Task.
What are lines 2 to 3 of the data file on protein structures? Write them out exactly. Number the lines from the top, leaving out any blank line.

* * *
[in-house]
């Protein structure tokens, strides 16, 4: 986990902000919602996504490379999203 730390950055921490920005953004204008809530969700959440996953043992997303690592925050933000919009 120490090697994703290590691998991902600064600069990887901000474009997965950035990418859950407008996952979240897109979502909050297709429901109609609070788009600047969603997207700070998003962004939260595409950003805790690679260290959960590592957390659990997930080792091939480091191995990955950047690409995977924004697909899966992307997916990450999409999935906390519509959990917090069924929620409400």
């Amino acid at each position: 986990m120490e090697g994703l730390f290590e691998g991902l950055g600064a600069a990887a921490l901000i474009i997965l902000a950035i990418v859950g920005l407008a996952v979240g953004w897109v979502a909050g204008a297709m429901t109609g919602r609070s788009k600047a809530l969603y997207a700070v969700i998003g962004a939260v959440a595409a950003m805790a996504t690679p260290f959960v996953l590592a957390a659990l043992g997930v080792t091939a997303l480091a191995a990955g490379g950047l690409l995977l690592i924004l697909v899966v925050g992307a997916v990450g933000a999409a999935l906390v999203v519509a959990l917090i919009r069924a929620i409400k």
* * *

């Protein structure tokens, strides 16, 4: 986990902000919602996504490379999203 730390950055921490920005953004204008809530969700959440996953043992997303690592925050933000919009 120490090697994703290590691998991902600064600069990887901000474009997965950035990418859950407008996952979240897109979502909050297709429901109609609070788009600047969603997207700070998003962004939260595409950003805790690679260290959960590592957390659990997930080792091939480091191995990955950047690409995977924004697909899966992307997916990450999409999935906390519509959990917090069924929620409400």
């Amino acid at each position: 986990m120490e090697g994703l730390f290590e691998g991902l950055g600064a600069a990887a921490l901000i474009i997965l902000a950035i990418v859950g920005l407008a996952v979240g953004w897109v979502a909050g204008a297709m429901t109609g919602r609070s788009k600047a809530l969603y997207a700070v969700i998003g962004a939260v959440a595409a950003m805790a996504t690679p260290f959960v996953l590592a957390a659990l043992g997930v080792t091939a997303l480091a191995a990955g490379g950047l690409l995977l690592i924004l697909v899966v925050g992307a997916v990450g933000a999409a999935l906390v999203v519509a959990l917090i919009r069924a929620i409400k």